More than two dozen Tennessee death row inmates have filed a lawsuit against the state saying the drug cocktail to be used for executions does not work properly and causes unnecessary pain and torture.
The suit, filed on Tuesday in Davidson County Chancery Court by lawyers representing 33 prisoners currently on death row in Tennessee, alleges that the controversial three-drug mixture the state plans on using violates constitutional bans on cruel and unusual punishment, the Tennessean reports.
The lawsuit states that the drugs, which Tennessee has not yet used, has resulted in botched executions in other states.
33 prisoners on death row in Tennessee claim that a three-drug cocktail, which includes the sedative midazolam, used to execute inmates does not work properly and has caused botched executions in other states
Death row inmates in Tennessee are suing the state saying the controversial lethal injection drugs used for executions cause unnecessary pain and torture
Billy Ray Irick (pictured) is scheduled to be executed on August 9. The 59-year-old was convicted of the 1985 rape and murder of a 7-year-old girl
‘What Tennessee is proposing to do amounts to torturing prisoners to death, which we know because we’ve seen this protocol fail in other states,’ Supervisory Assistant Federal Public Defender Kelley J. Henry said, one of the lawyers representing the inmates.
‘You cannot break the law in order to enforce the law, which is what this new lethal injection protocol does … To use this torturous protocol requires pharmacists, doctors, and prison officials to act illegally.’
According to the outlet, the lawsuit states that prison officials have already been warned that one of the drugs, midazolam, does not always work as its supposed to.
Midazolam, the first drug administered to inmates during the execution, is supposed to put the prisoner in an unconscious state.
However, the drug supplier told prison officials in an email that midazolam sometimes failed to render the inmate unconscious leaving them clear and alert.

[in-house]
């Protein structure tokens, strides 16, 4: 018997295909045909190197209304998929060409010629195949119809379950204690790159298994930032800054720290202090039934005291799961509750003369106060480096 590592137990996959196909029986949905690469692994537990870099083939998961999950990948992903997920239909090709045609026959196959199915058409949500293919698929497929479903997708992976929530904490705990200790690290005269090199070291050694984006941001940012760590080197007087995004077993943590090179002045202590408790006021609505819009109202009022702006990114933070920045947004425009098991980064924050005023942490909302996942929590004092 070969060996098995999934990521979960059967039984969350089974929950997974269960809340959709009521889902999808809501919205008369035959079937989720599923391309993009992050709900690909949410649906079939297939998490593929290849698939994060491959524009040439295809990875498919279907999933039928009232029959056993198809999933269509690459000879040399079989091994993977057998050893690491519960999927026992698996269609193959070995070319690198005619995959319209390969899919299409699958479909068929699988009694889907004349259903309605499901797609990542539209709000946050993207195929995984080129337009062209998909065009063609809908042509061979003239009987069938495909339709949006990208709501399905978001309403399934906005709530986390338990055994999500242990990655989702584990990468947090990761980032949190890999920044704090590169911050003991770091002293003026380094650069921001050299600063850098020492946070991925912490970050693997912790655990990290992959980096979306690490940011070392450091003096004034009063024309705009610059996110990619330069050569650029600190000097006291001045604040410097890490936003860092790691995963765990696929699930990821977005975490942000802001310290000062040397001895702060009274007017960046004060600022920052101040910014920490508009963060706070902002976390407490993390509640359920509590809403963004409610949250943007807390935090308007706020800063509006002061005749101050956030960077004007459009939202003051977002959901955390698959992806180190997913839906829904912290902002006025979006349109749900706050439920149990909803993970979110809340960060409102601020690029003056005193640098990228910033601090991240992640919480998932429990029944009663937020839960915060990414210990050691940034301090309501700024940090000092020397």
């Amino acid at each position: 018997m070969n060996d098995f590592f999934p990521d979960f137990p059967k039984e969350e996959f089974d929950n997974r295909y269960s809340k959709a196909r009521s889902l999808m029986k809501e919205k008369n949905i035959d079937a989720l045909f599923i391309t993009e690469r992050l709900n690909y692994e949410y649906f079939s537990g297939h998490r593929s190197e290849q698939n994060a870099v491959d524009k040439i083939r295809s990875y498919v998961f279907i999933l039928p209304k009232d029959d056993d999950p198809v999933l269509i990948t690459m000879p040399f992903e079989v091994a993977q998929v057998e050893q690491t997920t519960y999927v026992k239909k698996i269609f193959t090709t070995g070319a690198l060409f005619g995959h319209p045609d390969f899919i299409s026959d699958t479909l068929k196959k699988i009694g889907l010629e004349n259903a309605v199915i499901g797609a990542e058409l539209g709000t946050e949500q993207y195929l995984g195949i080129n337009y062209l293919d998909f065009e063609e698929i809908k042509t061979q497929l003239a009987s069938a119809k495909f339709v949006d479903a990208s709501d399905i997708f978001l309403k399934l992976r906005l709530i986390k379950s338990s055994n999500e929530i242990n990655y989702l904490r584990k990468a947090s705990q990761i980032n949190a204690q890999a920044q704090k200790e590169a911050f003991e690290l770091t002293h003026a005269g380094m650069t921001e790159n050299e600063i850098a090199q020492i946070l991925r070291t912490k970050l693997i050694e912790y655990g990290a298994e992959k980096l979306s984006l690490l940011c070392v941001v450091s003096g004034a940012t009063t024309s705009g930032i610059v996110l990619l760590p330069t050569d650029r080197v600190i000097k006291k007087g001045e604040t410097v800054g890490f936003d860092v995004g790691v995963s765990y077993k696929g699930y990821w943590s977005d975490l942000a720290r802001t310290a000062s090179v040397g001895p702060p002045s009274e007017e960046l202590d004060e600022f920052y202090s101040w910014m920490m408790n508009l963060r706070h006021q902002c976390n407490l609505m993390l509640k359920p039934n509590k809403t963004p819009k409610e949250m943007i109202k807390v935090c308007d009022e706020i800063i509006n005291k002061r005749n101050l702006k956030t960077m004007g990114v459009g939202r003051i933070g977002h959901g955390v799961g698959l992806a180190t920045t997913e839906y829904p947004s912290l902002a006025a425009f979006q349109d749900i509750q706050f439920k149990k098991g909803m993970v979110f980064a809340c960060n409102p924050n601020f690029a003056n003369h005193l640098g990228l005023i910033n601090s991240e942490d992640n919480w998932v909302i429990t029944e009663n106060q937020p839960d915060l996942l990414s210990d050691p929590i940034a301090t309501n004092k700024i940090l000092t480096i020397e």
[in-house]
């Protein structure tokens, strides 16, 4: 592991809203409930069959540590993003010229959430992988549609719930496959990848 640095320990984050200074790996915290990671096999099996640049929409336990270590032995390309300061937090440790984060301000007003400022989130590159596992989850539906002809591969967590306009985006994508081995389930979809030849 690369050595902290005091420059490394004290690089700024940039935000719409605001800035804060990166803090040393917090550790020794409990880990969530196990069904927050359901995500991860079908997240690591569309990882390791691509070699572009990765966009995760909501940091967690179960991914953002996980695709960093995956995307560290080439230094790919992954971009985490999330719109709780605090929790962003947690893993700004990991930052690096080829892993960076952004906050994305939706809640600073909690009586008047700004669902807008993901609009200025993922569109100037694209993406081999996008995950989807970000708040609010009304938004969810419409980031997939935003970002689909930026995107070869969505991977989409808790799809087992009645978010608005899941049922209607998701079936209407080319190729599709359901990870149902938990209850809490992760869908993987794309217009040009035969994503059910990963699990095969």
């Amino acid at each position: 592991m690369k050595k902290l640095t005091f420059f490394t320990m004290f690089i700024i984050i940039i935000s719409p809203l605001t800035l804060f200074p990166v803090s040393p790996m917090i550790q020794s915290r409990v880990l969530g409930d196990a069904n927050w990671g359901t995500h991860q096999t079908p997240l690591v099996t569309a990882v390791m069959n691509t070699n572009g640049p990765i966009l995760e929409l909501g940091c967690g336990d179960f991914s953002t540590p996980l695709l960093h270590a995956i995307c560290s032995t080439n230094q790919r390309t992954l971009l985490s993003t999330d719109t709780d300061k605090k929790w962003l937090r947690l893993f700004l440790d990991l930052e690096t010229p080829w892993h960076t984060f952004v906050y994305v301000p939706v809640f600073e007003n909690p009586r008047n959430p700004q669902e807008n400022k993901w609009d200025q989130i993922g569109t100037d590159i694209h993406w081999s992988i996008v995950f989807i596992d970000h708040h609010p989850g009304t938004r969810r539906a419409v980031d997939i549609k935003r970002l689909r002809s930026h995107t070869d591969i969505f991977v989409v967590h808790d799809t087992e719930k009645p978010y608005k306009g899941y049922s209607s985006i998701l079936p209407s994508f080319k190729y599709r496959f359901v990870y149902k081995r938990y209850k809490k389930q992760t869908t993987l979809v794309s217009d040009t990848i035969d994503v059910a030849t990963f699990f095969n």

‘Here is my concern with midazolam … it does not elicit strong analgesic effects. The subjects may be able to feel pain from the administration of the second and third drugs. Potassium chloride especially,’ the email read. ‘It may not be a huge concern but can open the door to some scrutiny on your end.’
James Hawkins (pictured) was convicted in 2011 of killing the mother of his three children. The 41-year-old is scheduled to die May 9
Sedrick Clayton (pictured), 34, was convicted of a triple murder in 2014 and is scheduled to die November 28
The second drug in the cocktail, vecuronium bromide, is supposed to essentially paralyze the inmate making it appear as if they are not in pain. The suit states that the third drug, potassium chloride, causes a pain ‘similar to being burned alive from the inside’.
The lawyers are asking that the chancery court declare the drug mixture unconstitutional because use of the lethal injection would cause ‘(needless) experience (of) terror, pain, and suffocation during execution,’ according to the Nashville Scene.
There are currently 60 inmates on death row in Tennessee. Last week, Tennessee Attorney General Herbert Slatery pushed for eight offenders to get execution dates before June 1. They are planning to file their own lawsuits arguing why an execution should not be scheduled in their case, the Tennessean reports.
The lawsuit on Tuesday will most likely delay dates for those eight inmates as well as the already scheduled execution of James Hawkins on May 9. Hawkins, 41, was convicted in 2011 of killing the mother of his three children.
Hawkins’ execution would be the first in the state since December 2009. Other already scheduled executions include Billy Ray Irick on August 9 and Sedrick Clayton on November 28.
Irick, 59, was convicted of the 1985 rape and murder of a 7-year-old girl and Clayton, 34, was convicted in 2014 of a triple murder.